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So much stuff, so little storage

By ELIZABETH BETTENDORF, Times Correspondent
Published January 11, 2008


Lately, like many Floridians, I've been grappling with the question of why I pay for a storage unit.

When I lived in the Midwest, my mid-century, two-story colonial house featured an attic, a basement, plenty of closets and built-in drawers and shelving. The house was relatively modest by today's supersized standards, yet I enjoyed the luxury of space to display everything I loved: inherited furnishings, antique china, a completely useless but beautiful pre-Civil War daybed purchased from the estate of an elderly gentleman farmer.

I took storage for granted and reveled in the fact that my house was storage rich and totally self-contained.

Fast forward a few years:

I now live in a typical Florida condo with skimpy storage and no garage. It's a beautiful place, but a lot like living on a sailboat -something that used to appeal to me until I tried to figure out what I would do with my stuff.

Like a sailboat, my tiny condo offers little elbow room for the things I've carried with me through life. Hence, my beautiful old sleigh bed and other treasures too big for my living area languish in storage while I debate what to do.

I've tried adding shelving systems and organizing in plastic tubs and baskets. I've downsized and given lots of castoffs to charity. I follow all of the professional organizer's rules: When I buy a new outfit, I search my closet for something I no longer wear to give away. I keep only the cooking utensils and dishes that I really use. Still, I'm bursting at the seams. Like those 10 extra pounds I'm always fighting off, the same thing goes for my stuff in a too-small space. I love to ride a bike, but one of my bikes must live in my spare bedroom. I read prolifically, but lack room for adequate shelving, so most books are stacked in antique plant baskets rescued from a Dumpster in South Tampa. No linen closet means sheets and towels share closet shelf space with my T-shirts and shorts.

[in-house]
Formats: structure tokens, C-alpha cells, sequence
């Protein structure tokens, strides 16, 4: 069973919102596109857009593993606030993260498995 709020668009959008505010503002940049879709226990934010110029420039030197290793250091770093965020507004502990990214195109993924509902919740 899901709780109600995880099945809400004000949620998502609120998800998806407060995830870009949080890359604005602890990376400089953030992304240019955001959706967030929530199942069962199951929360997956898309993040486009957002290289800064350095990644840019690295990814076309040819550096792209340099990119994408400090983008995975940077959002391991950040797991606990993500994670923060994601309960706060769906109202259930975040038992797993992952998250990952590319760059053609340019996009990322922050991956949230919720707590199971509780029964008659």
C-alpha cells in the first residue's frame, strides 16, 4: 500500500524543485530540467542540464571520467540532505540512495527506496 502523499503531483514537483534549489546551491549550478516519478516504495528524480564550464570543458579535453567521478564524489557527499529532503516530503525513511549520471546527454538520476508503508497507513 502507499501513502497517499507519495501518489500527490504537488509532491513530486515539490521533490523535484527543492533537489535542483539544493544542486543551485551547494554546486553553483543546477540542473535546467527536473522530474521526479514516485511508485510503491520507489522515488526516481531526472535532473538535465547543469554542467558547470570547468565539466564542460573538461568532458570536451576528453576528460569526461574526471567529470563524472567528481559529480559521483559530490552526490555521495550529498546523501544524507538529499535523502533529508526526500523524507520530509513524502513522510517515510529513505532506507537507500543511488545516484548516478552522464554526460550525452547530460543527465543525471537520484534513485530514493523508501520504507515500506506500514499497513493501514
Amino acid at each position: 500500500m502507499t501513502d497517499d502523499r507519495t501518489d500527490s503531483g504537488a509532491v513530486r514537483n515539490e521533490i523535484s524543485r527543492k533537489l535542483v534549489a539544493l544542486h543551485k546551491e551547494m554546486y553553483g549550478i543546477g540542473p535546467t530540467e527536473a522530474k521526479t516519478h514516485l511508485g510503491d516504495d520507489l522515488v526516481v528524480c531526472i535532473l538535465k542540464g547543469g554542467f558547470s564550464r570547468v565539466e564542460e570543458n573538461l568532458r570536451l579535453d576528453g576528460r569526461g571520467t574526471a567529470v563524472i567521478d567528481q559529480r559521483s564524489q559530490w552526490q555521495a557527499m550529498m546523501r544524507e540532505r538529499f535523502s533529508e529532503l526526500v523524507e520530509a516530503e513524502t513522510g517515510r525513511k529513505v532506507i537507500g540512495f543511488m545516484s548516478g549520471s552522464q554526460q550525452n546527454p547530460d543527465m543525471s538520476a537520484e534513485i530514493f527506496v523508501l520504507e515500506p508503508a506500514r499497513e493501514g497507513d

Each month as I make that storage payment I think, "This is money that could be applied to a mortgage on a larger home."

Yesterday I visited a condo bigger than my own and lusted after the large, airy rooms and ample storage space. It wasn't an obscenely big home, just comfortable. It made me rethink what I sometimes preach about - the ease of living in a small space if you stay organized. Organization is no doubt the light and the way. But what if, like me, you have a lot of interests, as well as stuff that you really like and use?

When I was in ninth grade in Miami, one of my classmates lived on a sailboat. I was invited to spend an afternoon on the boat. Although I saw little furniture and few possessions, I was intrigued by the family's superior sense of organization and their ability to use every inch of space, like the tiny hallway that converted into a shower. When school was out, they were free to sail off to exotic destinations, which, at the time, seemed like a highly romantic idea. It still seems romantic, but it now occurs to me they must have had a storage unit somewhere.

Over the years, I've visited lots of people who live in cramped Florida digs. I've decided there's nothing less romantic than a little house filled with too much stuff, no matter how organized.

There's nothing worse than trying to unload a dishwasher around multiple sets of china crammed into a too-small kitchen cabinet space.

Paying to store your stuff is a Florida phenomenon that I wasn't prepared to deal with - at least for so many years. I think a teeny-tiny home without an attic, garage or ample storage is fine for minimalists, bachelors, chronic travelers, renters, or those lucky enough to own a second, larger home elsewhere.

For the rest of us, my advice in the New Year is this: If you are looking to buy a home, buy one that's at least big enough to store precious possessions and accommodates the interests of you or your family.

If you already live in Lilliputian digs and are paying for monthly storage fees, do some serious soul searching about your priorities.

In the meantime, stay organized.

It's the best way to cope with a too-small pad.

Elizabeth Bettendorf can be reached at

[Last modified January 11, 2008, 00:29:24]

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